Richard Block had been CFO of Avicon Group, a start-up supply-chain management consultancy and software maker, for eight years when it ran out of steam in 2006. His last duty was helping to dissolve the company. Then things really started to get tough.
Despite his long finance career, which included a divisional controller’s post at Digital Equipment Corp. in the 1990s, Block found himself less than ideally suited for finding new employment. “I didn’t think I had the best network, and didn’t know if I was a good networker anyway,” he says. Plus, it was a stretch to maintain the extreme discipline needed to mount a full-time job search from home, where the ability to spontaneously take on home repairs and renovations proved distracting.
Such issues are familiar to many who have been out of work. For Block, the eventual solution came in the form of an opportunity to become a partner at Tatum LLC, which provides interim finance executives for companies in transition. But while individual assignments are temporary, interim management can be a viable career in itself, Block and others say, and not just a stepping stone to a new permanent job.
Not that working for Tatum, which has 1,100 partners and consultants, means that he doesn’t have to do any networking. On the contrary, the firm expects the executives in its stable to help develop new business for the firm when they are between assignments. That involves calling contacts, cold calling, writing papers, and attending meetings with other partners. “Joining a company like Tatum and hoping that assignments will magically pop over the cubicle would be somewhat naive,” says Block. “Often you have to go find them.” But he adds that he’s a better networker now, thanks to training Tatum provides.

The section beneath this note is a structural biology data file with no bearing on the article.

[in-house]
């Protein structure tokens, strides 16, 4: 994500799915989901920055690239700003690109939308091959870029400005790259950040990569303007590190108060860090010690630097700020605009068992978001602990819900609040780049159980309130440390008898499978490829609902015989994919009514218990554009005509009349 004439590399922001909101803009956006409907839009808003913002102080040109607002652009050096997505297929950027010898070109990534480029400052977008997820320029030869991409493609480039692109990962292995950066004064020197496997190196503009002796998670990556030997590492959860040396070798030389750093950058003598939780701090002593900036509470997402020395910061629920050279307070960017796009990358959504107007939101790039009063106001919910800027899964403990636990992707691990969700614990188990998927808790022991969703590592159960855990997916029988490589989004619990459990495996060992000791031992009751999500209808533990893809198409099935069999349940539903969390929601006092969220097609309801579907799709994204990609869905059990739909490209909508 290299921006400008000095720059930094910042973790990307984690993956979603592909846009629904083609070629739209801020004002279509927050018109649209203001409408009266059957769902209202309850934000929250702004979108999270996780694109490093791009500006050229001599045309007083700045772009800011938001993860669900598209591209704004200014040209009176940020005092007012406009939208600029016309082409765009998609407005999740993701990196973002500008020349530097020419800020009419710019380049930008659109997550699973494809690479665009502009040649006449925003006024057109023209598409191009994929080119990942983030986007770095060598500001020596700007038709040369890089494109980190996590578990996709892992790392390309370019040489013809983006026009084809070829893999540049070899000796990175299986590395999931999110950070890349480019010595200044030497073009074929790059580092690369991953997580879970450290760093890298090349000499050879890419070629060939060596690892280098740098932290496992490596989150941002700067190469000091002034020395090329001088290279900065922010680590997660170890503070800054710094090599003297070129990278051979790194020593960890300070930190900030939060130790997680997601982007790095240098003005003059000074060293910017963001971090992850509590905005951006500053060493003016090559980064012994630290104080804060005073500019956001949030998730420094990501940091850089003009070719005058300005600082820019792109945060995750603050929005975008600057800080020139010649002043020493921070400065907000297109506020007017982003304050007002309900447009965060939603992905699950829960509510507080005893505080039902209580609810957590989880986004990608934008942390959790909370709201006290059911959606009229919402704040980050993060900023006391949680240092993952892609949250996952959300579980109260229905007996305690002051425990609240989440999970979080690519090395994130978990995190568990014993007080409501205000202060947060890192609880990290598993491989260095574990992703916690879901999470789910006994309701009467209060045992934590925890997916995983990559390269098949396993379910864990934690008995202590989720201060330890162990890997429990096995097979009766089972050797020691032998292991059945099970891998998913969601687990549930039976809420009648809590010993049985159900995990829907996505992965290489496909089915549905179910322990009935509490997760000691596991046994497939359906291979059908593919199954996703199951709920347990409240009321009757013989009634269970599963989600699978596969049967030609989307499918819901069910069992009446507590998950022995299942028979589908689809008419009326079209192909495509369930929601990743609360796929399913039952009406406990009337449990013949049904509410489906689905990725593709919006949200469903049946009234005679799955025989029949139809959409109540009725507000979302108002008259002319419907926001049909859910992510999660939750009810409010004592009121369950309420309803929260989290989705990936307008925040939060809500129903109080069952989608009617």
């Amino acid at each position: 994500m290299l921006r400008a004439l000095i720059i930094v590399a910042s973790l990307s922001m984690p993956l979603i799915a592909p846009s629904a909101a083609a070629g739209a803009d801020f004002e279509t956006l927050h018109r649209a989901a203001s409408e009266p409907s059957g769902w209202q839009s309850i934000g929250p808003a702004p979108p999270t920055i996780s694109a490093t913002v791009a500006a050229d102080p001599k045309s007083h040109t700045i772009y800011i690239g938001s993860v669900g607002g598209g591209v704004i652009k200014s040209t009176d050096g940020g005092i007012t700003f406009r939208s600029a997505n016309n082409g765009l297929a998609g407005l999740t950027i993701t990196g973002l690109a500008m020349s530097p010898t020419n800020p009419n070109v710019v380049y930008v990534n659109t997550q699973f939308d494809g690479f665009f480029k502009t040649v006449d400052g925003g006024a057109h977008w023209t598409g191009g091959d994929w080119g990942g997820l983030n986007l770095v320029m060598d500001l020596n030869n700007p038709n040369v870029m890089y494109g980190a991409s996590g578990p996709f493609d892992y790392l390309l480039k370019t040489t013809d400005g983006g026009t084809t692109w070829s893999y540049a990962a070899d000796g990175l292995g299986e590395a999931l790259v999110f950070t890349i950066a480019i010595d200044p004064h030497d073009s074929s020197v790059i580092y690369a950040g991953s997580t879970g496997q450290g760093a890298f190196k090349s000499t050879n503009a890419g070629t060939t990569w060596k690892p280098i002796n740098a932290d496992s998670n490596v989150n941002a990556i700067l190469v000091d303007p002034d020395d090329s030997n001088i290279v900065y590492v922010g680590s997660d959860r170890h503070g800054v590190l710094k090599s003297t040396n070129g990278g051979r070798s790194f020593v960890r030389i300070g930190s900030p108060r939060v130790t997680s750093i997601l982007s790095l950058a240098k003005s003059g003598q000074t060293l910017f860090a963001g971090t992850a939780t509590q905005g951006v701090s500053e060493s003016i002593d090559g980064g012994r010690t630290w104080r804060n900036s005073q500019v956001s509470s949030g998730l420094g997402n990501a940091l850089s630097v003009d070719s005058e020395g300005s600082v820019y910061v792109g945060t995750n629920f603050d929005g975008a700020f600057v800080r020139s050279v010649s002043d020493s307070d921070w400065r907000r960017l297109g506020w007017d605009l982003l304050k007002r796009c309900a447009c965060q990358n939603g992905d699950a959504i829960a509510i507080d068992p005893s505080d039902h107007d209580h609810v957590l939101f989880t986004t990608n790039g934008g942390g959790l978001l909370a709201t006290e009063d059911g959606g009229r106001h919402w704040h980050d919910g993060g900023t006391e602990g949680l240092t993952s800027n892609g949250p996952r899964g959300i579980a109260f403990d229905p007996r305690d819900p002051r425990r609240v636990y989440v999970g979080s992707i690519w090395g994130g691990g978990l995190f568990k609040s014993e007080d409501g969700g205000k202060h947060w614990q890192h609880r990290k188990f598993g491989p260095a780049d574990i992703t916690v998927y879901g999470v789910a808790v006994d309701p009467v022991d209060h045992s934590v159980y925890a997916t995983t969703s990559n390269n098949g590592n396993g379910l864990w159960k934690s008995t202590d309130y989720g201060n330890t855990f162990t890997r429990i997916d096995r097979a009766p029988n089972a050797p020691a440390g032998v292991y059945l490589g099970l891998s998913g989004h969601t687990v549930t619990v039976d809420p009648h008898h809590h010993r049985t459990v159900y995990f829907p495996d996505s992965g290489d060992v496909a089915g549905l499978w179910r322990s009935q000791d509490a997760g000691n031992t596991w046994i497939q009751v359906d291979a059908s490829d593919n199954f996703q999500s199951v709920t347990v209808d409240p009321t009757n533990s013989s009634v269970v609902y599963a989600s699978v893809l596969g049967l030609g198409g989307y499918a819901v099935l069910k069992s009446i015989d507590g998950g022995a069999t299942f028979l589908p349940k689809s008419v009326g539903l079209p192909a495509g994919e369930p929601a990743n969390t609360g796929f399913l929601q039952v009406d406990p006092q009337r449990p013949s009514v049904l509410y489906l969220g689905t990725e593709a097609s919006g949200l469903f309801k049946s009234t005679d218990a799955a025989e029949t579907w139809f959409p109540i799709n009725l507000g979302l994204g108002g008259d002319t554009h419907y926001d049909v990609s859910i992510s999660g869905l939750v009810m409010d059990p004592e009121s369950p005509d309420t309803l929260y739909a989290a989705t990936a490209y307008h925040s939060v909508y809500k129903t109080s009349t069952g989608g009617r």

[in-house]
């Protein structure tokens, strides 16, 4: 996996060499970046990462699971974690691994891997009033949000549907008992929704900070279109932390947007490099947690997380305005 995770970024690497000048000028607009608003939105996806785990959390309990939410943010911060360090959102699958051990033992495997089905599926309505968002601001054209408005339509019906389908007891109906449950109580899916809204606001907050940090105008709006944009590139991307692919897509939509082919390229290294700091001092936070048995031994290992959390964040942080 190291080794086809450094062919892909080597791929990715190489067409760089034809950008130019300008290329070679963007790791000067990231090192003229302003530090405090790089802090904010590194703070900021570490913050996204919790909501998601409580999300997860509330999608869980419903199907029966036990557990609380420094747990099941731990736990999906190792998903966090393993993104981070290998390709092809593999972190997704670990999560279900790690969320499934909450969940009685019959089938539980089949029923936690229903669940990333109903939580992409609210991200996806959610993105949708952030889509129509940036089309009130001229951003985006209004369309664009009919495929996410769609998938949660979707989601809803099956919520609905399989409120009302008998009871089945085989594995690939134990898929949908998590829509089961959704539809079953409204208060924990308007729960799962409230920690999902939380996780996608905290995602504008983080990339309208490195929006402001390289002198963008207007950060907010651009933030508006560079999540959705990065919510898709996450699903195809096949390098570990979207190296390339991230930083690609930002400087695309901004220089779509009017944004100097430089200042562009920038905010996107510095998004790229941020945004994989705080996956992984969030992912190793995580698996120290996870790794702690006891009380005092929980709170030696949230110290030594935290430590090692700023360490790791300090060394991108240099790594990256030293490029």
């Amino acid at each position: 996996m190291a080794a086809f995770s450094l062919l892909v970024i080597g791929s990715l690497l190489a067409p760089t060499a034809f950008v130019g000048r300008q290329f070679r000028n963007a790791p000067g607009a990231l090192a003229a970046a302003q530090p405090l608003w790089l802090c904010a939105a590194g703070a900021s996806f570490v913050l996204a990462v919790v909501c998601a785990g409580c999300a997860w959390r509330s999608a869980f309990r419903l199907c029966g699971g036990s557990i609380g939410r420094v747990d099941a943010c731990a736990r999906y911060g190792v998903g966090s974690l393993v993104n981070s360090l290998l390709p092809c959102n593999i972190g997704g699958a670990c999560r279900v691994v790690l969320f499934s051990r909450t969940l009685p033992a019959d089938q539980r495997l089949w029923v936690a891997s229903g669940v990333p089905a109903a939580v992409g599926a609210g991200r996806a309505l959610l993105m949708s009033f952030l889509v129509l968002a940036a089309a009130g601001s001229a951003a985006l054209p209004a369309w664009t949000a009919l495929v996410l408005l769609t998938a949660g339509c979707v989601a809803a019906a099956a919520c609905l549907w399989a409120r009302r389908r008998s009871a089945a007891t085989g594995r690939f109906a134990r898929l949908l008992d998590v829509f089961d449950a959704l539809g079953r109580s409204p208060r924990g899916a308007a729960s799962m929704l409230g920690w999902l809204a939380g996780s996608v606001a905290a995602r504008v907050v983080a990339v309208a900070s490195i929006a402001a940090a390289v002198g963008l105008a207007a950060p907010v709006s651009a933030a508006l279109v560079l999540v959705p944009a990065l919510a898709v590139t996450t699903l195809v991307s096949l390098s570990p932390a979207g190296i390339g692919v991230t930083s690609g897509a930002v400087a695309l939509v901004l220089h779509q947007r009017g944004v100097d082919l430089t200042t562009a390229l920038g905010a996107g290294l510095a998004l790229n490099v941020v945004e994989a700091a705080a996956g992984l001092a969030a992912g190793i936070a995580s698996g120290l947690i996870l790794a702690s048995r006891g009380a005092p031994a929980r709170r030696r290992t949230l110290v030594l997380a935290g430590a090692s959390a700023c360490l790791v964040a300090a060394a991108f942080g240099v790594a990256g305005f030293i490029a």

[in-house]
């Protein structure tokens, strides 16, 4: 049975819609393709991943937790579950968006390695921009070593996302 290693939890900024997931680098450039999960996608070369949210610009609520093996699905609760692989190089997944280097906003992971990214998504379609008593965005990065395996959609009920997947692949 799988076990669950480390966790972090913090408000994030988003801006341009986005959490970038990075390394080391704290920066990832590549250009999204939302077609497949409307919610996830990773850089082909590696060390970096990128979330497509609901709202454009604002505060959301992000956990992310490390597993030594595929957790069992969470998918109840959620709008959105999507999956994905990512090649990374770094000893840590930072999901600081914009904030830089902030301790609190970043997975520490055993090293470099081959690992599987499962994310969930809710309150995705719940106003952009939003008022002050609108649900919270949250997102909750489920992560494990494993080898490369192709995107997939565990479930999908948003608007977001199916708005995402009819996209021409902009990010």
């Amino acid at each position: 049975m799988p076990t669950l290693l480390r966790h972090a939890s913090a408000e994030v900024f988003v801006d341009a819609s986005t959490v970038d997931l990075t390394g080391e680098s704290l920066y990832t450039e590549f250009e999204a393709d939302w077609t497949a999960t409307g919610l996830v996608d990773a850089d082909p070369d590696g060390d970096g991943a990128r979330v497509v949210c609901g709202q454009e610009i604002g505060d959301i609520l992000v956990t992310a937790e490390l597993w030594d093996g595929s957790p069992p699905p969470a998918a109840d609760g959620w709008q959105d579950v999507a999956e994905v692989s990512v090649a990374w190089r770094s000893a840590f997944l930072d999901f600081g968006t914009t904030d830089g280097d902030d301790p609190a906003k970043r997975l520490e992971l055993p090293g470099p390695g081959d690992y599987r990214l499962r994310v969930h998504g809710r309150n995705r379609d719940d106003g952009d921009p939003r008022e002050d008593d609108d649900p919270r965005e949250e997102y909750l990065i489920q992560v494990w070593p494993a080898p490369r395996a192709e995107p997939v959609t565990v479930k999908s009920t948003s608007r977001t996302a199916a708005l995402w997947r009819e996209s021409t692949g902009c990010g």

Block enjoys the structure of going to an office every day, but there is no compensation for the work done between assignments. The other thing that requires some adjustment, he notes, is the idea of having two bosses at once — one at the client company and one at Tatum.
Otherwise, Block finds a lot to like about interim management. “You get a variety of challenges that make use of the skill set you’ve honed,” he says. “You see different industries and slants, which only allows you to expand your skill set further and makes you a stronger, more employable executive.” The work pays well, he adds, often one-third to half more than a permanent employee would command for that time period.
Diversity is also what Michelle Faustin likes about interim work. It’s a way to defeat boredom, says Faustin, an M&A expert and former Ernst & Young auditor who markets herself for temporary gigs and also works with interim-management firm Interim America. With full-time positions, “after a certain point you’re kind of repeating the same things,” she says.
Faustin has done more consulting than interim management during the five years she’s been out on her own, but is looking to reverse that mix — and there is definitely a difference between the two, she notes. Consulting essentially involves recommending strategies and solutions, while an interim manager will also direct the execution of the tasks. “It’s always tugged at me that with consulting you don’t always get the opportunity to drive [a project] all the way through,” she says.